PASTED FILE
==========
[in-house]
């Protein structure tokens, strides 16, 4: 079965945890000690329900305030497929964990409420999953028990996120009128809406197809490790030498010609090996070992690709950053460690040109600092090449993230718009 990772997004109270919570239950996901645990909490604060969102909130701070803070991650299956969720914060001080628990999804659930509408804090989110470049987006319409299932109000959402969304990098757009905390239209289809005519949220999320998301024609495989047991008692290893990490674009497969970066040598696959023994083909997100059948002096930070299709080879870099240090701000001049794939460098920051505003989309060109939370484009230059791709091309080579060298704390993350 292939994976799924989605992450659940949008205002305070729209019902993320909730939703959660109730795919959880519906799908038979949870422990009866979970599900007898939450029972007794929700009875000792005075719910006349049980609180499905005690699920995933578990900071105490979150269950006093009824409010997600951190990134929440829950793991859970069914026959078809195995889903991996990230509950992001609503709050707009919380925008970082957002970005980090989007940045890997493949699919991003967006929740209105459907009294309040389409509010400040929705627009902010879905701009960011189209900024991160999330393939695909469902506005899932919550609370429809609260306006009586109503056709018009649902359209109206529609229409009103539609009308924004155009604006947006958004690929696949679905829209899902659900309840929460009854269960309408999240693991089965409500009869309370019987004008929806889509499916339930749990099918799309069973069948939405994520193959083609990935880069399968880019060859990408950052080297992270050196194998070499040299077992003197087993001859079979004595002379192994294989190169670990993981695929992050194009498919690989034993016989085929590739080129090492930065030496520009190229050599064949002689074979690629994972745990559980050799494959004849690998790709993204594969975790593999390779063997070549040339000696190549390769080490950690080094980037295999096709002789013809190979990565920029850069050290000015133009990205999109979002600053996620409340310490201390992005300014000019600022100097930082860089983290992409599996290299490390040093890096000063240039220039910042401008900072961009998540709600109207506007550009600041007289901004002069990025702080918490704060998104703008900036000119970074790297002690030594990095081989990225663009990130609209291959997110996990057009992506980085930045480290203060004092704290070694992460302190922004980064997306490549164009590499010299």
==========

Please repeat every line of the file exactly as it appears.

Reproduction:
[in-house]
């Protein structure tokens, strides 16, 4: 079965945890000690329900305030497929964990409420999953028990996120009128809406197809490790030498010609090996070992690709950053460690040109600092090449993230718009 990772997004109270919570239950996901645990909490604060969102909130701070803070991650299956969720914060001080628990999804659930509408804090989110470049987006319409299932109000959402969304990098757009905390239209289809005519949220999320998301024609495989047991008692290893990490674009497969970066040598696959023994083909997100059948002096930070299709080879870099240090701000001049794939460098920051505003989309060109939370484009230059791709091309080579060298704390993350 292939994976799924989605992450659940949008205002305070729209019902993320909730939703959660109730795919959880519906799908038979949870422990009866979970599900007898939450029972007794929700009875000792005075719910006349049980609180499905005690699920995933578990900071105490979150269950006093009824409010997600951190990134929440829950793991859970069914026959078809195995889903991996990230509950992001609503709050707009919380925008970082957002970005980090989007940045890997493949699919991003967006929740209105459907009294309040389409509010400040929705627009902010879905701009960011189209900024991160999330393939695909469902506005899932919550609370429809609260306006009586109503056709018009649902359209109206529609229409009103539609009308924004155009604006947006958004690929696949679905829209899902659900309840929460009854269960309408999240693991089965409500009869309370019987004008929806889509499916339930749990099918799309069973069948939405994520193959083609990935880069399968880019060859990408950052080297992270050196194998070499040299077992003197087993001859079979004595002379192994294989190169670990993981695929992050194009498919690989034993016989085929590739080129090492930065030496520009190229050599064949002689074979690629994972745990559980050799494959004849690998790709993204594969975790593999390779063997070549040339000696190549390769080490950690080094980037295999096709002789013809190979990565920029850069050290000015133009990205999109979002600053996620409340310490201390992005300014000019600022100097930082860089983290992409599996290299490390040093890096000063240039220039910042401008900072961009998540709600109207506007550009600041007289901004002069990025702080918490704060998104703008900036000119970074790297002690030594990095081989990225663009990130609209291959997110996990057009992506980085930045480290203060004092704290070694992460302190922004980064997306490549164009590499010299």